PhilaU students are tailors to the ‘stars’

Philadelphia University seniors Cassandra Burr, left, Julia Mayer, center, and Gabriela Carosa, helped design a new spacesuit in collaboration with NASA. Credit: Charles Mostoller/METRO
Philadelphia University seniors Cassandra Burr, left, Julia Mayer, center, and Gabriela Carosa, helped design a new spacesuit in collaboration with NASA. Credit: Charles Mostoller/METRO

Three 20-year-old women designed the new look of the NASA spacesuit in classrooms at Philadelphia University.

Sorry? Betsy Ross, who?

ILC Dover, a Delaware-based engineering firm that works with NASA, is the main contractor tapped to completely redesign the inner workings of astronaut suits. And they turned to PhilaU for help to design the outside.

“(ILC) are doing everything for the suit,” said Muthu “Govin” Govindaraj, engineering professor at PhilaU. “And they wanted to add the aesthetic sense to it to make it more pleasing and… you need something that looks good.”

ILC officials chose three victors: Cassandra Burr, 21, a senior majoring in fashion design from Burlington, N.J.; Julia Mayer, 23, a senior majoring in mechanical engineering from Quakertown; and Gabriela Canosa, 22, a senior majoring in fashion design from Lancaster.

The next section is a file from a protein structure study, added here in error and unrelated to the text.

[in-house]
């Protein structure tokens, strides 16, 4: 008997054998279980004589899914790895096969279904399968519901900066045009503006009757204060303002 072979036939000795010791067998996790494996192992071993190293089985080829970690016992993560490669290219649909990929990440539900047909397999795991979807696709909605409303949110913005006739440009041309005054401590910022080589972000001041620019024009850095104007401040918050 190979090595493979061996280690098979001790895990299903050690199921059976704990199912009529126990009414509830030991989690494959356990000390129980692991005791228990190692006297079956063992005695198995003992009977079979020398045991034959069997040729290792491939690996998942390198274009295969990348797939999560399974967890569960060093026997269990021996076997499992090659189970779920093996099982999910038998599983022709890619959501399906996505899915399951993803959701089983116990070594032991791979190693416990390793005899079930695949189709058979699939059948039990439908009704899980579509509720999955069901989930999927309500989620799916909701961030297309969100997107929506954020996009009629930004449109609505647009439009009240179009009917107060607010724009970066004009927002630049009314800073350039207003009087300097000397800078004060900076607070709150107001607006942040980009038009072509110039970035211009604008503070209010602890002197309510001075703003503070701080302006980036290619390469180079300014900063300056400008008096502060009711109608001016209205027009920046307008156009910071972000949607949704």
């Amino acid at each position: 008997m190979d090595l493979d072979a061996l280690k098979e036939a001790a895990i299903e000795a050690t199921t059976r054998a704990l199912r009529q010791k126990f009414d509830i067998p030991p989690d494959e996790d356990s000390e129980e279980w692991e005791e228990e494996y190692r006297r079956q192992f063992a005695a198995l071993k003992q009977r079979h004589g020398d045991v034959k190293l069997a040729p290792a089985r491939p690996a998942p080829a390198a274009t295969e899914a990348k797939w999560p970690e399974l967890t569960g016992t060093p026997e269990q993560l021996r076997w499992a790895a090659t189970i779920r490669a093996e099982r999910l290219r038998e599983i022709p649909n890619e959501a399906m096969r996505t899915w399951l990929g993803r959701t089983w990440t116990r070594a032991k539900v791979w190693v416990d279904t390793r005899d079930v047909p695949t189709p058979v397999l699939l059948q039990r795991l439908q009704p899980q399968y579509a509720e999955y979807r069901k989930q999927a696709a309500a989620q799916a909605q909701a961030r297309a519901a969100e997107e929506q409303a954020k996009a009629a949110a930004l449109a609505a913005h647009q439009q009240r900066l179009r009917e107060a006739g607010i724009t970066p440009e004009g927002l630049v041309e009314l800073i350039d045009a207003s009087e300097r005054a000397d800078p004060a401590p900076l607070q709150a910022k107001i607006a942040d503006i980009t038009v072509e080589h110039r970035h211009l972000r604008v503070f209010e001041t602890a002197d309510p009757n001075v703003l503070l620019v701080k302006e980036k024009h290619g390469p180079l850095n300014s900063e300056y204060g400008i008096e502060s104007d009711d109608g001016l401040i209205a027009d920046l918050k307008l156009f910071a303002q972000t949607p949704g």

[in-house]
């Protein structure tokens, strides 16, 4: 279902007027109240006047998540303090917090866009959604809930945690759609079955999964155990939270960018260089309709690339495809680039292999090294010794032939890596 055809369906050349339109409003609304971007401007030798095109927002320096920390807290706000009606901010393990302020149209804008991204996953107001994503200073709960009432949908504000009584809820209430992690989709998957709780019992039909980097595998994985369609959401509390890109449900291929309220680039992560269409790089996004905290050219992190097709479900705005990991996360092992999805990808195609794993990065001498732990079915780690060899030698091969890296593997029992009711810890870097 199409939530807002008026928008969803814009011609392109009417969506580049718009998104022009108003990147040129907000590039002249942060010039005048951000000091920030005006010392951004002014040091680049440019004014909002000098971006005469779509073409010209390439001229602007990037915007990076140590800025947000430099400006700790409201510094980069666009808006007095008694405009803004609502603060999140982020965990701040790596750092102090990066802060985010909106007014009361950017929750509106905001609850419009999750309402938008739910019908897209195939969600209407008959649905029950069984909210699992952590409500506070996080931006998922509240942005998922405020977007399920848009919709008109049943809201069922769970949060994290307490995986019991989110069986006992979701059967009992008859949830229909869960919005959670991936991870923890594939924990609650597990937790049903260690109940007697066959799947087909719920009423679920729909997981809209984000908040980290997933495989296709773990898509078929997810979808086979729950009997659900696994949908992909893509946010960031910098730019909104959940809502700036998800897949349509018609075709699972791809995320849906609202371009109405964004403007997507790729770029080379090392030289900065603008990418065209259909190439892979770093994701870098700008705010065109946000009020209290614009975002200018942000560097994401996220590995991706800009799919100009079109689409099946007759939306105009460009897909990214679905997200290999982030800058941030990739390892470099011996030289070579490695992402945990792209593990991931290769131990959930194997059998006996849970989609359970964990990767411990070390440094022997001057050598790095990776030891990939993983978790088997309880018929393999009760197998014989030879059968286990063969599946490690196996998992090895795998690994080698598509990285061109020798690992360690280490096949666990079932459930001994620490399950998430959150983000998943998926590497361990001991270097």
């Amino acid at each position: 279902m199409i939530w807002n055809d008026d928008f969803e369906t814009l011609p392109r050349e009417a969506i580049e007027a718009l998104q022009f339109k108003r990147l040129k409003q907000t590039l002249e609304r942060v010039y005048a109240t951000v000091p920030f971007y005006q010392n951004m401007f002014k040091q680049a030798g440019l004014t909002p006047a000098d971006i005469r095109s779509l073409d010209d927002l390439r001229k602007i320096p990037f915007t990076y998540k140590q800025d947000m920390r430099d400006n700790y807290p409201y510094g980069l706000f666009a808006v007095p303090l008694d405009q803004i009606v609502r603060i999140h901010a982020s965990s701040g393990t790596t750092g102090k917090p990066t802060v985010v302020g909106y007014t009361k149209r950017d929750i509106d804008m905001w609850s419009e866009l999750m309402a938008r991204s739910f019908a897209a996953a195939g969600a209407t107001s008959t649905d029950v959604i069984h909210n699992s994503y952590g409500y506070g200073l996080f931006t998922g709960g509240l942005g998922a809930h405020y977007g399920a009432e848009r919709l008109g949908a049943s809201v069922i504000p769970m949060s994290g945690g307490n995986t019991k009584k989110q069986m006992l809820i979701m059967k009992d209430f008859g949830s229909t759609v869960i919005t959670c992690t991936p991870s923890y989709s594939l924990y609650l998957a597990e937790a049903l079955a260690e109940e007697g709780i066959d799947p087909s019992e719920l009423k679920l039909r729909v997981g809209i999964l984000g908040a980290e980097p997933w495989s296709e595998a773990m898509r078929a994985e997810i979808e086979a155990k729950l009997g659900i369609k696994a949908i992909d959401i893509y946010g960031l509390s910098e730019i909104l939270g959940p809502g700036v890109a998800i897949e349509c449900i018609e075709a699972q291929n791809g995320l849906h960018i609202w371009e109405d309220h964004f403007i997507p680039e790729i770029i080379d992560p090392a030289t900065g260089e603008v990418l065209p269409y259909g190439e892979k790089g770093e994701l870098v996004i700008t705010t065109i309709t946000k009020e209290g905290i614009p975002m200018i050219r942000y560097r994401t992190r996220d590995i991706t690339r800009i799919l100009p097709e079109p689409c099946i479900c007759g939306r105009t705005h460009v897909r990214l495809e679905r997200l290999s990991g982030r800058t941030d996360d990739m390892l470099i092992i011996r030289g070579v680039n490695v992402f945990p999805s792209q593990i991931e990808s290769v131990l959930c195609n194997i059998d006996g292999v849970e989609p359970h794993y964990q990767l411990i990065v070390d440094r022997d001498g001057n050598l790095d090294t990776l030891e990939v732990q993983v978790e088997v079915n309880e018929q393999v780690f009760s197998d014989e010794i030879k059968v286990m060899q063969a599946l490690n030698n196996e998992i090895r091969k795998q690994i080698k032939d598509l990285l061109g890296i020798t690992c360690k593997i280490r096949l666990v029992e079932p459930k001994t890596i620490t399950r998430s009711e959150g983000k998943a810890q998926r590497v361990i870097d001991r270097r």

Headstrong and confident, the three knew their job: make the suits look cool.

“It was really different talking to (NASA designers) because they think totally different from us,” Burr said. “They’re more technology, and we’re more about the customer and how we speak to the customer and so it was different translating our goals into their goals.”

But the design was essentially function first, fashion second.

“It was difficult for us because everything that we designed had to be functional,” Canosa said.

Mayer added: “Each part of the suit has specific components so they had to design around each section of the suit.”

They condensed their ideas for NASA’s Z-2 space suit into three concepts: Biomimicry, Technology and Trends in Society. NASA is letting the public decide which design to use. Voting ends at midnight on April 15. NASA will announce the winner this month and a prototype will be available by the fall.

The goal here, of course, is to give the astronauts new duds as they explore the deeper recesses of space. So, aspects of Earth were incorporated into the suit. There’s a bluish tone and also reptile to represent a dry and arid Mars.

But, here’s a lingering thought: How does one make a suit for both men and women?

Burr quipped: “You don’t go with pink or purple.”



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